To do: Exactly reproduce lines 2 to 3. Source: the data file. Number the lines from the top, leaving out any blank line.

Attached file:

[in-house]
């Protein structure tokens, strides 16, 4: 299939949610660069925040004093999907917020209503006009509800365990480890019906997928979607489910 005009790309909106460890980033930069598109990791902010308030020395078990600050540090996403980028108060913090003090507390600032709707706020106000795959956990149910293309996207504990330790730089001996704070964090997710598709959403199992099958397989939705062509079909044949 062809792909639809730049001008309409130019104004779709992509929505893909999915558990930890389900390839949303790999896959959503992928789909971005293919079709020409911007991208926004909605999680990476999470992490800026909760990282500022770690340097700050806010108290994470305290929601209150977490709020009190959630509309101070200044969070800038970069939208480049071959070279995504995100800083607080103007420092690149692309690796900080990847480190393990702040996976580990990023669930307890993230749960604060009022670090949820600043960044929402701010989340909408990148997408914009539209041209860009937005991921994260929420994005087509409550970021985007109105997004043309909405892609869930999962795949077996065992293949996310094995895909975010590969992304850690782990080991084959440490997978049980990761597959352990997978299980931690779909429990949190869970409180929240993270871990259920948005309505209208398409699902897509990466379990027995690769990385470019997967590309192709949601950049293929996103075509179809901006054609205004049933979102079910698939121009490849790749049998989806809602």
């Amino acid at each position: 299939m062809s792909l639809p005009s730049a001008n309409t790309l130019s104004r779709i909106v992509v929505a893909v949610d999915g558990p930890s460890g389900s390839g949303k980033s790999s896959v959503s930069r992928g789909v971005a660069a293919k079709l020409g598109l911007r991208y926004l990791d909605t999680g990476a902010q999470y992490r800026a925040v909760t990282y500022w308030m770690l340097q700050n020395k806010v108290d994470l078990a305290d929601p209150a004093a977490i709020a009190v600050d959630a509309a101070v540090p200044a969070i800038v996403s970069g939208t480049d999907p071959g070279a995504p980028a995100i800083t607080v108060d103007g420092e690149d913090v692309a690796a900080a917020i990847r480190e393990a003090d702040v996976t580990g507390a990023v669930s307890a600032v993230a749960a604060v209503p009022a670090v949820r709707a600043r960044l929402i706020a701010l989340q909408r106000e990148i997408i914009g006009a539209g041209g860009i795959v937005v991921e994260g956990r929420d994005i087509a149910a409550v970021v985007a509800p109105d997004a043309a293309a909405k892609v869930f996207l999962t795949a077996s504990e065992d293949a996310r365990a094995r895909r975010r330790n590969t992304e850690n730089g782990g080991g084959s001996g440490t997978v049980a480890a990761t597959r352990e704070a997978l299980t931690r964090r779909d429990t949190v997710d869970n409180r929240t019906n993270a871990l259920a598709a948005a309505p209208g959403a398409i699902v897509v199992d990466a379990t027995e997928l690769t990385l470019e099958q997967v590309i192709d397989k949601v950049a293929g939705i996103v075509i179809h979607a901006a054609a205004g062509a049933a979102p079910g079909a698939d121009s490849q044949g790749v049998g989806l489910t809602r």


């Protein structure tokens, strides 16, 4: 299939949610660069925040004093999907917020209503006009509800365990480890019906997928979607489910 005009790309909106460890980033930069598109990791902010308030020395078990600050540090996403980028108060913090003090507390600032709707706020106000795959956990149910293309996207504990330790730089001996704070964090997710598709959403199992099958397989939705062509079909044949 062809792909639809730049001008309409130019104004779709992509929505893909999915558990930890389900390839949303790999896959959503992928789909971005293919079709020409911007991208926004909605999680990476999470992490800026909760990282500022770690340097700050806010108290994470305290929601209150977490709020009190959630509309101070200044969070800038970069939208480049071959070279995504995100800083607080103007420092690149692309690796900080990847480190393990702040996976580990990023669930307890993230749960604060009022670090949820600043960044929402701010989340909408990148997408914009539209041209860009937005991921994260929420994005087509409550970021985007109105997004043309909405892609869930999962795949077996065992293949996310094995895909975010590969992304850690782990080991084959440490997978049980990761597959352990997978299980931690779909429990949190869970409180929240993270871990259920948005309505209208398409699902897509990466379990027995690769990385470019997967590309192709949601950049293929996103075509179809901006054609205004049933979102079910698939121009490849790749049998989806809602």
């Amino acid at each position: 299939m062809s792909l639809p005009s730049a001008n309409t790309l130019s104004r779709i909106v992509v929505a893909v949610d999915g558990p930890s460890g389900s390839g949303k980033s790999s896959v959503s930069r992928g789909v971005a660069a293919k079709l020409g598109l911007r991208y926004l990791d909605t999680g990476a902010q999470y992490r800026a925040v909760t990282y500022w308030m770690l340097q700050n020395k806010v108290d994470l078990a305290d929601p209150a004093a977490i709020a009190v600050d959630a509309a101070v540090p200044a969070i800038v996403s970069g939208t480049d999907p071959g070279a995504p980028a995100i800083t607080v108060d103007g420092e690149d913090v692309a690796a900080a917020i990847r480190e393990a003090d702040v996976t580990g507390a990023v669930s307890a600032v993230a749960a604060v209503p009022a670090v949820r709707a600043r960044l929402i706020a701010l989340q909408r106000e990148i997408i914009g006009a539209g041209g860009i795959v937005v991921e994260g956990r929420d994005i087509a149910a409550v970021v985007a509800p109105d997004a043309a293309a909405k892609v869930f996207l999962t795949a077996s504990e065992d293949a996310r365990a094995r895909r975010r330790n590969t992304e850690n730089g782990g080991g084959s001996g440490t997978v049980a480890a990761t597959r352990e704070a997978l299980t931690r964090r779909d429990t949190v997710d869970n409180r929240t019906n993270a871990l259920a598709a948005a309505p209208g959403a398409i699902v897509v199992d990466a379990t027995e997928l690769t990385l470019e099958q997967v590309i192709d397989k949601v950049a293929g939705i996103v075509i179809h979607a901006a054609a205004g062509a049933a979102p079910g079909a698939d121009s490849q044949g790749v049998g989806l489910t809602r």